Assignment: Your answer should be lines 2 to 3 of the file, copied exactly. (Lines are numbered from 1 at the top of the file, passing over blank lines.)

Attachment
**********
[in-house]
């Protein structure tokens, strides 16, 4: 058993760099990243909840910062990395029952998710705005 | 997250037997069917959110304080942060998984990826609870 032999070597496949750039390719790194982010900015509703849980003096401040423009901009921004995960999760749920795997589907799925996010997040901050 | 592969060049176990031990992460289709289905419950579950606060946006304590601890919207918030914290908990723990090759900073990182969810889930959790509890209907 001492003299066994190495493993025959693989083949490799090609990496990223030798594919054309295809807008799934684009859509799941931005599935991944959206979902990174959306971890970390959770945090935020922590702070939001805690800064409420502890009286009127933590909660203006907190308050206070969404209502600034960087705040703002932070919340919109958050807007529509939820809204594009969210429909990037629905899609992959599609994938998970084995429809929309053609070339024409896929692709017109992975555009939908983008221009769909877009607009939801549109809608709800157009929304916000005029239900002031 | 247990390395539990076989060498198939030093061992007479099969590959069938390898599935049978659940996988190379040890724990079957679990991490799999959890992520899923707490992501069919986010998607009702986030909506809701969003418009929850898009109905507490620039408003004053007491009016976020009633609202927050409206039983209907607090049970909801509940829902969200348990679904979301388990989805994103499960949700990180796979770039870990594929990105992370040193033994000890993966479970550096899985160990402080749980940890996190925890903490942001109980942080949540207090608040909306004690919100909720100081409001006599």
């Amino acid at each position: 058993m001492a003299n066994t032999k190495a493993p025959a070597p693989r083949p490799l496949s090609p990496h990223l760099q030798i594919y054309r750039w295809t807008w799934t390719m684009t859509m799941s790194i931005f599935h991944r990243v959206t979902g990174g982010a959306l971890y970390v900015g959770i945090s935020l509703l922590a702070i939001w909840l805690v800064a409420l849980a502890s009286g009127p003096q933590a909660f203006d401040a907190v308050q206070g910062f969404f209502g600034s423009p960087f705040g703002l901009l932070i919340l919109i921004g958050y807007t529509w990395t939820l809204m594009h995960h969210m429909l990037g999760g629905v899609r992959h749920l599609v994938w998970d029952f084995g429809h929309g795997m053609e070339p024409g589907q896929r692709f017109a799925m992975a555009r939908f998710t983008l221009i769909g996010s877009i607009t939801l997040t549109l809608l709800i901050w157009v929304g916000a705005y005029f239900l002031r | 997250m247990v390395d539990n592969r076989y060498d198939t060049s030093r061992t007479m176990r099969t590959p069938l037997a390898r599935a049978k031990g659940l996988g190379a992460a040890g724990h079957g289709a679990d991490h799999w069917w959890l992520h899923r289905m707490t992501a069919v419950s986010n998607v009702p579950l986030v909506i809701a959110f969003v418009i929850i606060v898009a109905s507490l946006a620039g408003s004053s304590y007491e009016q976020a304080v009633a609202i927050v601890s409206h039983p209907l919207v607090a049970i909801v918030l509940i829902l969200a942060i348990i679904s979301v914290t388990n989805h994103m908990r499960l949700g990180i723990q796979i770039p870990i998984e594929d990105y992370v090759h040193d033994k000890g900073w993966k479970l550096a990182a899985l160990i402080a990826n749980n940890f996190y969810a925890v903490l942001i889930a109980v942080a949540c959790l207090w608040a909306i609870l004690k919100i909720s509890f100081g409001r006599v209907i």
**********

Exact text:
């Protein structure tokens, strides 16, 4: 058993760099990243909840910062990395029952998710705005 | 997250037997069917959110304080942060998984990826609870 032999070597496949750039390719790194982010900015509703849980003096401040423009901009921004995960999760749920795997589907799925996010997040901050 | 592969060049176990031990992460289709289905419950579950606060946006304590601890919207918030914290908990723990090759900073990182969810889930959790509890209907 001492003299066994190495493993025959693989083949490799090609990496990223030798594919054309295809807008799934684009859509799941931005599935991944959206979902990174959306971890970390959770945090935020922590702070939001805690800064409420502890009286009127933590909660203006907190308050206070969404209502600034960087705040703002932070919340919109958050807007529509939820809204594009969210429909990037629905899609992959599609994938998970084995429809929309053609070339024409896929692709017109992975555009939908983008221009769909877009607009939801549109809608709800157009929304916000005029239900002031 | 247990390395539990076989060498198939030093061992007479099969590959069938390898599935049978659940996988190379040890724990079957679990991490799999959890992520899923707490992501069919986010998607009702986030909506809701969003418009929850898009109905507490620039408003004053007491009016976020009633609202927050409206039983209907607090049970909801509940829902969200348990679904979301388990989805994103499960949700990180796979770039870990594929990105992370040193033994000890993966479970550096899985160990402080749980940890996190925890903490942001109980942080949540207090608040909306004690919100909720100081409001006599």
């Amino acid at each position: 058993m001492a003299n066994t032999k190495a493993p025959a070597p693989r083949p490799l496949s090609p990496h990223l760099q030798i594919y054309r750039w295809t807008w799934t390719m684009t859509m799941s790194i931005f599935h991944r990243v959206t979902g990174g982010a959306l971890y970390v900015g959770i945090s935020l509703l922590a702070i939001w909840l805690v800064a409420l849980a502890s009286g009127p003096q933590a909660f203006d401040a907190v308050q206070g910062f969404f209502g600034s423009p960087f705040g703002l901009l932070i919340l919109i921004g958050y807007t529509w990395t939820l809204m594009h995960h969210m429909l990037g999760g629905v899609r992959h749920l599609v994938w998970d029952f084995g429809h929309g795997m053609e070339p024409g589907q896929r692709f017109a799925m992975a555009r939908f998710t983008l221009i769909g996010s877009i607009t939801l997040t549109l809608l709800i901050w157009v929304g916000a705005y005029f239900l002031r | 997250m247990v390395d539990n592969r076989y060498d198939t060049s030093r061992t007479m176990r099969t590959p069938l037997a390898r599935a049978k031990g659940l996988g190379a992460a040890g724990h079957g289709a679990d991490h799999w069917w959890l992520h899923r289905m707490t992501a069919v419950s986010n998607v009702p579950l986030v909506i809701a959110f969003v418009i929850i606060v898009a109905s507490l946006a620039g408003s004053s304590y007491e009016q976020a304080v009633a609202i927050v601890s409206h039983p209907l919207v607090a049970i909801v918030l509940i829902l969200a942060i348990i679904s979301v914290t388990n989805h994103m908990r499960l949700g990180i723990q796979i770039p870990i998984e594929d990105y992370v090759h040193d033994k000890g900073w993966k479970l550096a990182a899985l160990i402080a990826n749980n940890f996190y969810a925890v903490l942001i889930a109980v942080a949540c959790l207090w608040a909306i609870l004690k919100i909720s509890f100081g409001r006599v209907i």